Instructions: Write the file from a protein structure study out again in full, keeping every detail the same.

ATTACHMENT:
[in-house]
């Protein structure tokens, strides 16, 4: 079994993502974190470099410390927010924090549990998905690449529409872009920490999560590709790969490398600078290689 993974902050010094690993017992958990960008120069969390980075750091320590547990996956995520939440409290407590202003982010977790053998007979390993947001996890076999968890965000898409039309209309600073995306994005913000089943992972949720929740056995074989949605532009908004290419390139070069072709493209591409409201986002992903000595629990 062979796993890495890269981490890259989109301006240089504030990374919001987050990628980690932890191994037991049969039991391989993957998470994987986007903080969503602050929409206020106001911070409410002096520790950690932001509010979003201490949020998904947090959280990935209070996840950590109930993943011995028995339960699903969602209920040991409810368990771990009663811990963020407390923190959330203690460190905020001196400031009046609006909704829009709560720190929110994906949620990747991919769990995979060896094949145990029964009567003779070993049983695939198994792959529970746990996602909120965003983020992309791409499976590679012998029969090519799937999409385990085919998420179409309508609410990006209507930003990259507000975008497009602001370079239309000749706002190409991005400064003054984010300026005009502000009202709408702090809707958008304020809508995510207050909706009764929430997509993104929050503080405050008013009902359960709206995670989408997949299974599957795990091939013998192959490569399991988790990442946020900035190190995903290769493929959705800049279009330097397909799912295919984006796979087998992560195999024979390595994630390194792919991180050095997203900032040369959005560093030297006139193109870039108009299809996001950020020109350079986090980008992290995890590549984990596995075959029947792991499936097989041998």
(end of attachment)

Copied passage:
[in-house]
């Protein structure tokens, strides 16, 4: 079994993502974190470099410390927010924090549990998905690449529409872009920490999560590709790969490398600078290689 993974902050010094690993017992958990960008120069969390980075750091320590547990996956995520939440409290407590202003982010977790053998007979390993947001996890076999968890965000898409039309209309600073995306994005913000089943992972949720929740056995074989949605532009908004290419390139070069072709493209591409409201986002992903000595629990 062979796993890495890269981490890259989109301006240089504030990374919001987050990628980690932890191994037991049969039991391989993957998470994987986007903080969503602050929409206020106001911070409410002096520790950690932001509010979003201490949020998904947090959280990935209070996840950590109930993943011995028995339960699903969602209920040991409810368990771990009663811990963020407390923190959330203690460190905020001196400031009046609006909704829009709560720190929110994906949620990747991919769990995979060896094949145990029964009567003779070993049983695939198994792959529970746990996602909120965003983020992309791409499976590679012998029969090519799937999409385990085919998420179409309508609410990006209507930003990259507000975008497009602001370079239309000749706002190409991005400064003054984010300026005009502000009202709408702090809707958008304020809508995510207050909706009764929430997509993104929050503080405050008013009902359960709206995670989408997949299974599957795990091939013998192959490569399991988790990442946020900035190190995903290769493929959705800049279009330097397909799912295919984006796979087998992560195999024979390595994630390194792919991180050095997203900032040369959005560093030297006139193109870039108009299809996001950020020109350079986090980008992290995890590549984990596995075959029947792991499936097989041998």